Agency forced to issue hours-of-service rule
The Federal Motor Carrier Safety Administration has said it plans to issue a proposed rule by the end of this year on supporting documents for hours-of-service compliance, but now it has no choice.
The U.S. Court of Appeals for the District of Columbia Circuit on Sept. 30 ordered FMCSA to issue the proposed rule by Dec. 30.
In January, the American Trucking Associations asked the appeals court to issue a “writ of mandamus” to order FMCSA to issue a supporting documents regulation that Congress mandated as part of the Hazardous Materials Transportation Authorization Act of 1994. The regulations were to have been issued by Feb. 26, 1996. FMCSA and ATA set the lawsuit aside this spring to settle their differences, but in July ATA said settlement talks had failed and asked the court to rule.
For many years, FMCSA has used regulatory guidance and policies rather than formal regulations to govern motor carriers’ supporting documents requirements. This approach has been frustrating for many carriers and has led to several court cases. The lack of regulatory language became a major issue in December 2008 when FMCSA declared it considered satellite location data from mobile communications systems to be supporting documents that motor carriers must be able to produce in a compliance review.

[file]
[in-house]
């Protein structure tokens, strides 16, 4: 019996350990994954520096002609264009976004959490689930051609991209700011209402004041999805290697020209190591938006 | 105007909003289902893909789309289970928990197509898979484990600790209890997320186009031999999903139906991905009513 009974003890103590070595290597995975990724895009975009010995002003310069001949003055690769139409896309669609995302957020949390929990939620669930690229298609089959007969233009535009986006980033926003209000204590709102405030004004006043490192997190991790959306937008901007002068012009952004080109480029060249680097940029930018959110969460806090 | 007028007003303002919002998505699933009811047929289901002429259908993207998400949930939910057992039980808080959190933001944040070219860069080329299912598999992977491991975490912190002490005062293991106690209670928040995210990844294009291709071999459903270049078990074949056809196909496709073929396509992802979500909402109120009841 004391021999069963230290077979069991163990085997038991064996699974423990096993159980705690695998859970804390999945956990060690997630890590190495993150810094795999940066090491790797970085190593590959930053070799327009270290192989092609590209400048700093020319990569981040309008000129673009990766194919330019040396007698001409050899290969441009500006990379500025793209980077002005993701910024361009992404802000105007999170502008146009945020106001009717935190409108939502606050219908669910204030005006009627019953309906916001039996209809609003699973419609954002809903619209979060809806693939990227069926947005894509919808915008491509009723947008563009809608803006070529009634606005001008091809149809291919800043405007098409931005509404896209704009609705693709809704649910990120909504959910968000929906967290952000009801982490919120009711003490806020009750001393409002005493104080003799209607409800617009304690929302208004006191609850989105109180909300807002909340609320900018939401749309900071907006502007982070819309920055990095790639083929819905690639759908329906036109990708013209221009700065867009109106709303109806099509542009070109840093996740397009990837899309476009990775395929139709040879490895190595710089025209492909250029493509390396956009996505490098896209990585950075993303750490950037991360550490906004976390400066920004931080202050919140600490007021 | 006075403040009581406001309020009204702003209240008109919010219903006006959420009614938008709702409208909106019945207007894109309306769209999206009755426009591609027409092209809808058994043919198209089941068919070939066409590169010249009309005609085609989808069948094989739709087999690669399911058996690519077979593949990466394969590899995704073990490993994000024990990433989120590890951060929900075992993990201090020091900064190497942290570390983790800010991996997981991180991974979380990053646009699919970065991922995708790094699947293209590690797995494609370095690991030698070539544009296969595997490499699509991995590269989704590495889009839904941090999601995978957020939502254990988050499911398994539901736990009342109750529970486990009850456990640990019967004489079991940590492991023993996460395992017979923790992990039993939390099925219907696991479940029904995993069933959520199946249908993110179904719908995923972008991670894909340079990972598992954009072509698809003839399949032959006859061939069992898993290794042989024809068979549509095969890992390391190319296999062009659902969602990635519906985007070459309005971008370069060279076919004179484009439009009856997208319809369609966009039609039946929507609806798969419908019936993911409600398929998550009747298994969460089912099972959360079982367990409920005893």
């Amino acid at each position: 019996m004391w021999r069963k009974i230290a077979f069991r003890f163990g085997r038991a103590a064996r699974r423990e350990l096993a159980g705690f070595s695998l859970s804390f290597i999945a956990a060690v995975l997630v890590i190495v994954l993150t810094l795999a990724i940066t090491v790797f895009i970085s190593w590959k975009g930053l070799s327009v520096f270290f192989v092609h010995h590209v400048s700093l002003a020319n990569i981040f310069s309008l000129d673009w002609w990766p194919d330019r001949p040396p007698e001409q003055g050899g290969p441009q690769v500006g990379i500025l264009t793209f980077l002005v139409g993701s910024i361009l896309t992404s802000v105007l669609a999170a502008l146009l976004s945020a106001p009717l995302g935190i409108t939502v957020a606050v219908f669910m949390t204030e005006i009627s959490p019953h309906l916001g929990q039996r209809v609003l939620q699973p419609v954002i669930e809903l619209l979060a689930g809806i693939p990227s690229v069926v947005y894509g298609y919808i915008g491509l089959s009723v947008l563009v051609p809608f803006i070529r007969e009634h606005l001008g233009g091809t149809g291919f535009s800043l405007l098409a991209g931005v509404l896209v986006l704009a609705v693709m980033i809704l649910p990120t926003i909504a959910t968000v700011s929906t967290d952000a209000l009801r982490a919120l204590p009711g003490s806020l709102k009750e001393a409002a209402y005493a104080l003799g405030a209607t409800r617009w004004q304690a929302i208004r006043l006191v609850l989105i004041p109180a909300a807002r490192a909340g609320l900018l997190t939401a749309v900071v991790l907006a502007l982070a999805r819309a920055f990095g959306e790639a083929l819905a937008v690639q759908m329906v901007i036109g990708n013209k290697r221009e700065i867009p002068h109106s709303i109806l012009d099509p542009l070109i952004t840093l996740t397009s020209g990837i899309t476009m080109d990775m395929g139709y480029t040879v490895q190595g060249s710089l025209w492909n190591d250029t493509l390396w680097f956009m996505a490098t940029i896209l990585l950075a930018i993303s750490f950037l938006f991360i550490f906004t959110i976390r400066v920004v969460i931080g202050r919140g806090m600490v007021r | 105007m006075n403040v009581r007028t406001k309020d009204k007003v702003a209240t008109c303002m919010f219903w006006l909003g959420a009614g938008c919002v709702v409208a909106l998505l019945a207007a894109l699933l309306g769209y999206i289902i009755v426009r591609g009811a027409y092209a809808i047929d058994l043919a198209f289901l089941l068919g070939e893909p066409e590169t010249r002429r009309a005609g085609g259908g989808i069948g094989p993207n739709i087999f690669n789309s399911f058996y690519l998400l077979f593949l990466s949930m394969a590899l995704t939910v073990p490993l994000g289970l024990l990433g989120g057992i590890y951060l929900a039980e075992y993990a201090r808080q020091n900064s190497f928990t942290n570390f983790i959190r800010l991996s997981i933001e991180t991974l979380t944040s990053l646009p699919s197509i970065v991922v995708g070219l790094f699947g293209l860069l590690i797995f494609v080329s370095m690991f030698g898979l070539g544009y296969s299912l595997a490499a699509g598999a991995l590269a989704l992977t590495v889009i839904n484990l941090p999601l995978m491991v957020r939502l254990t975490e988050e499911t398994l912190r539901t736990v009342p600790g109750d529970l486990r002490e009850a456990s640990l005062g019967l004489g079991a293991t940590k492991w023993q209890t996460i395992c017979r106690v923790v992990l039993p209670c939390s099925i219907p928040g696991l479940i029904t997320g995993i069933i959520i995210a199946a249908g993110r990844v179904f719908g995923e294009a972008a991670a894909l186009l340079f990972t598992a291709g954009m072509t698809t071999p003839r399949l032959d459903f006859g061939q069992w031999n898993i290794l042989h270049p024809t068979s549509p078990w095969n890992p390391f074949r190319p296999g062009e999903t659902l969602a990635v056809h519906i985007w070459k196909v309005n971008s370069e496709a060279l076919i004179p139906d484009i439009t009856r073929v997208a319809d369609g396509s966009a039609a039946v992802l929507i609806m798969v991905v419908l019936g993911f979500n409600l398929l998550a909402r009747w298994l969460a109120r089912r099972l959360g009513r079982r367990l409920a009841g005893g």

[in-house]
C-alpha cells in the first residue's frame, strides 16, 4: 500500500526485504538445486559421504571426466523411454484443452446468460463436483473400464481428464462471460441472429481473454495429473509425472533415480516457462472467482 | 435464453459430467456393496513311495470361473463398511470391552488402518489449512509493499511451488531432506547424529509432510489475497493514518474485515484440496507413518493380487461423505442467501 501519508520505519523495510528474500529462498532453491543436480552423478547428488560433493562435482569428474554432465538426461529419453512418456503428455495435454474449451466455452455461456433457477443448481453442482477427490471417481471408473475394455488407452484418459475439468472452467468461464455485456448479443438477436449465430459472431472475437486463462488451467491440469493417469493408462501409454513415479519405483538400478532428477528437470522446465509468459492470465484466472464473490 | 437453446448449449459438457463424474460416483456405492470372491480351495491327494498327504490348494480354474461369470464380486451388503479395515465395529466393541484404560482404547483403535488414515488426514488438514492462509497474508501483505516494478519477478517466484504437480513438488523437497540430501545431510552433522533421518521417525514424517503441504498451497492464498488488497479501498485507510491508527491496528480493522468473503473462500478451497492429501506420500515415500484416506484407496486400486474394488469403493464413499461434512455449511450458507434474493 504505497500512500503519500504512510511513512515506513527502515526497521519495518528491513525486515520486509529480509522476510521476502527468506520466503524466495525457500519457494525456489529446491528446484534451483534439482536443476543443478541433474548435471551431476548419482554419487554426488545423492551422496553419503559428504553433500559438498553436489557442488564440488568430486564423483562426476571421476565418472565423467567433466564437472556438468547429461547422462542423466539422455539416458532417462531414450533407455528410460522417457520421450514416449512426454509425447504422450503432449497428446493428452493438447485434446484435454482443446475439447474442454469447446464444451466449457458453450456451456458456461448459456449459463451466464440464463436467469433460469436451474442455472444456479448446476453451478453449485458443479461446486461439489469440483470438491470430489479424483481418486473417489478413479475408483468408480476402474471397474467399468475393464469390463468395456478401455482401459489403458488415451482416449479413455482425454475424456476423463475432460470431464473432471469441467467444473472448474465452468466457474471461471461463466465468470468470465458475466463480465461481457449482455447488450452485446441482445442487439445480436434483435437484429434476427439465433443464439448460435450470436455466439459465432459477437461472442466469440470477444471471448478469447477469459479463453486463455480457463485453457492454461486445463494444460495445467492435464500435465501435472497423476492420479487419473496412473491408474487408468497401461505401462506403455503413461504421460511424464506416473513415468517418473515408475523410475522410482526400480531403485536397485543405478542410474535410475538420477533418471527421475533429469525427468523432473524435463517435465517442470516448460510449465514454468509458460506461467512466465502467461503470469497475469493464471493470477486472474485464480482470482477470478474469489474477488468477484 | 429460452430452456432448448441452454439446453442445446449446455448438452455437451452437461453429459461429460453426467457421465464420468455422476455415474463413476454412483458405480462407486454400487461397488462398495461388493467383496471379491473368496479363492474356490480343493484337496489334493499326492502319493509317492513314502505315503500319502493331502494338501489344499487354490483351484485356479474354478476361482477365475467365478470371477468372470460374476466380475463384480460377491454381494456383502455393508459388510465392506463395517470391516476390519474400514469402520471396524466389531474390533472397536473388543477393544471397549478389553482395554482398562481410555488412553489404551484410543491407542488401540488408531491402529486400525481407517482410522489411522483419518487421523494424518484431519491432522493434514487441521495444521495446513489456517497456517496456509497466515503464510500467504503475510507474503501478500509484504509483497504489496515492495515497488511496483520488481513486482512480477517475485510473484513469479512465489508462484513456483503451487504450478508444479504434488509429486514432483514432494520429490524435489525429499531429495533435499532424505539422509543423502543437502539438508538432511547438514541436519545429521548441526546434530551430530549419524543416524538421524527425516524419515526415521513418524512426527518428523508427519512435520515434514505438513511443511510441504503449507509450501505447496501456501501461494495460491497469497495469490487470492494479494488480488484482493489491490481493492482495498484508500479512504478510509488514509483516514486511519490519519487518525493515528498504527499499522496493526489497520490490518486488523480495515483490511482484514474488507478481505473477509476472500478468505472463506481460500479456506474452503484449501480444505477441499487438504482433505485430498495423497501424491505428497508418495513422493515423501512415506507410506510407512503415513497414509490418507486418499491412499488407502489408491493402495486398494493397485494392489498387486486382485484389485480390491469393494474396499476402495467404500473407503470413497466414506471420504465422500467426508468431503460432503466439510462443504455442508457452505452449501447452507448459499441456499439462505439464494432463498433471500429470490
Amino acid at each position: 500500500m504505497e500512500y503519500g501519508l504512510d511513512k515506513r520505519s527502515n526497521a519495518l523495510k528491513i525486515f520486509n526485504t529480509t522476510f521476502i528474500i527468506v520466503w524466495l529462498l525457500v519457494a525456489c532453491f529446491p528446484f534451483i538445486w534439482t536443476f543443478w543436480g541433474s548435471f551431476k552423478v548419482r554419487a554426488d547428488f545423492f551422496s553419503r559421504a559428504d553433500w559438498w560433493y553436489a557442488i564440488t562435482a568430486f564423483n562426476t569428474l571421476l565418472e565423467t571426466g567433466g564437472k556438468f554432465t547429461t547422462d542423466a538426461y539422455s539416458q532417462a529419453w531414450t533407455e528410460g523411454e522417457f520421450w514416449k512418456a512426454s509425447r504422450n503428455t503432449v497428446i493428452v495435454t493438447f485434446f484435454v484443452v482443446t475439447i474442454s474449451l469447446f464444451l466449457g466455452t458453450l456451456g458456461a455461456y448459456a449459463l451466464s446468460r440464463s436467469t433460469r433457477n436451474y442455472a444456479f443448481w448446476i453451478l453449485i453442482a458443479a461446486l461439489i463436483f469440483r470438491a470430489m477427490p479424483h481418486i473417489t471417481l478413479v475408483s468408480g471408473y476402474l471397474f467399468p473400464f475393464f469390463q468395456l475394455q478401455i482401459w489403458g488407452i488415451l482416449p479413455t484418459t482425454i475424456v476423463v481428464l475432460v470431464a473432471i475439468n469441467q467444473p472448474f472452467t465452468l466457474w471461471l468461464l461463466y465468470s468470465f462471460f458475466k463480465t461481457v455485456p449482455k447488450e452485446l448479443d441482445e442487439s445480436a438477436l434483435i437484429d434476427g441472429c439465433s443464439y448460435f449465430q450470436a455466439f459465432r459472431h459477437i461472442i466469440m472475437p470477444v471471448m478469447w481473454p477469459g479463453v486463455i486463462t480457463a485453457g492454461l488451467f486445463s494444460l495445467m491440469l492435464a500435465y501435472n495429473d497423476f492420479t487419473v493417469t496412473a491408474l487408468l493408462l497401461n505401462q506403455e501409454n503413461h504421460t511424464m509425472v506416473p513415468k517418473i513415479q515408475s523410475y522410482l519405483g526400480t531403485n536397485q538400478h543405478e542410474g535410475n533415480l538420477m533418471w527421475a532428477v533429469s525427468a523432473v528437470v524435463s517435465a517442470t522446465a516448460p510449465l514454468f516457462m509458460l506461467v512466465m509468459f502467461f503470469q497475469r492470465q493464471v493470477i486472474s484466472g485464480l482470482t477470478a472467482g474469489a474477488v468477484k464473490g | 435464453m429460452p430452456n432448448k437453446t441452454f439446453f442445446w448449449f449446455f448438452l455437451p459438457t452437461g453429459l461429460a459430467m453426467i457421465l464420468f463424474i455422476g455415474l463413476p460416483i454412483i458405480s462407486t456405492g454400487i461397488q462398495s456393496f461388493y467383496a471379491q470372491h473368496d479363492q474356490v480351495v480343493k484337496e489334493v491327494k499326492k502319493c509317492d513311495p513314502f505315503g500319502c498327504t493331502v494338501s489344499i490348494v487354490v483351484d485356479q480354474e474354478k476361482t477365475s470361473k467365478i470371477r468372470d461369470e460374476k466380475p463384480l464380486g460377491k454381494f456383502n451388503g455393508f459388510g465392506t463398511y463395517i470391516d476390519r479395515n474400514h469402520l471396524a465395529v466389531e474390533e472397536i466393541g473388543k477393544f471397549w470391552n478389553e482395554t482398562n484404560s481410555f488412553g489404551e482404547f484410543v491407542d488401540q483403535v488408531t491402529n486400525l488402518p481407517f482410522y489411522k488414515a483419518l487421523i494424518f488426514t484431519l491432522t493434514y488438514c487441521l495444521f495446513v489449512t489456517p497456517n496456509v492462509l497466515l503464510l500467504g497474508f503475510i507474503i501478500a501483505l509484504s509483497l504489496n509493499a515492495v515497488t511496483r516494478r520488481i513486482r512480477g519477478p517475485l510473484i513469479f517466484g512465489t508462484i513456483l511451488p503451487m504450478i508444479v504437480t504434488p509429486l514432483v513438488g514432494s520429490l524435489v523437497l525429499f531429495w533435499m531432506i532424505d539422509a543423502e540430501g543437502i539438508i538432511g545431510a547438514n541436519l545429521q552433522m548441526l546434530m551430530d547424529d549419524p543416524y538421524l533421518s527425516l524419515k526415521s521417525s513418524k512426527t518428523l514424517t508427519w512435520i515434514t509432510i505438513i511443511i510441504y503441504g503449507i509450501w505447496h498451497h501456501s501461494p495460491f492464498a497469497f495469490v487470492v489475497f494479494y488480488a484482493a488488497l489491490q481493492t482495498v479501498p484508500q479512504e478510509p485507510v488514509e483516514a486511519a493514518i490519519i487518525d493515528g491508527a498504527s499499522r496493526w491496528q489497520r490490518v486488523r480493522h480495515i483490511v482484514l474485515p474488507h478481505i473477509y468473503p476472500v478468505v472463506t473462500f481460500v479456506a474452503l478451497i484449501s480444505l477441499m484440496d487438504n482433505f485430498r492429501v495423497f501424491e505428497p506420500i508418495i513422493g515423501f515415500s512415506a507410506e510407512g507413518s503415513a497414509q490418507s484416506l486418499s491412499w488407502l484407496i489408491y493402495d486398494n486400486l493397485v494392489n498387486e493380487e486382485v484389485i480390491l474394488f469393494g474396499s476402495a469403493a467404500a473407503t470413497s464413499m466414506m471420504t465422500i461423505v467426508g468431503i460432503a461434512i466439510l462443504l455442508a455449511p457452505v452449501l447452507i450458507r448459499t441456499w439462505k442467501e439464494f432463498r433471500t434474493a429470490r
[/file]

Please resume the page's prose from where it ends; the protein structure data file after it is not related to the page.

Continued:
To settle the dispute unilaterally, FMCSA issued a new policy in July that relieved carriers using qualified tracking systems from 15 specific paperwork requirements. ATA responded the policy was insufficient because carriers needed regulatory certainty.
Moreover, the policy would hold carriers using tracking systems that didn’t qualify for paperwork relief accountable for using the data it did have for auditing their drivers’ logs.
The appeals court’s one-page order did not discuss the arguments but simply declared ATA had “demonstrated that the delay in this case warrants issuance of the writ.”
Even before ATA filed the lawsuit in January FMCSA had announced that it would deal with HOS supporting documents as part of a new rulemaking that would expand the scope of mandatory electronic onboard recorders. According to the agency’s current schedule published before the Sept. 30 court order the White House would clear a proposed rule by Dec. 30, and FMCSA would publish it a few days later.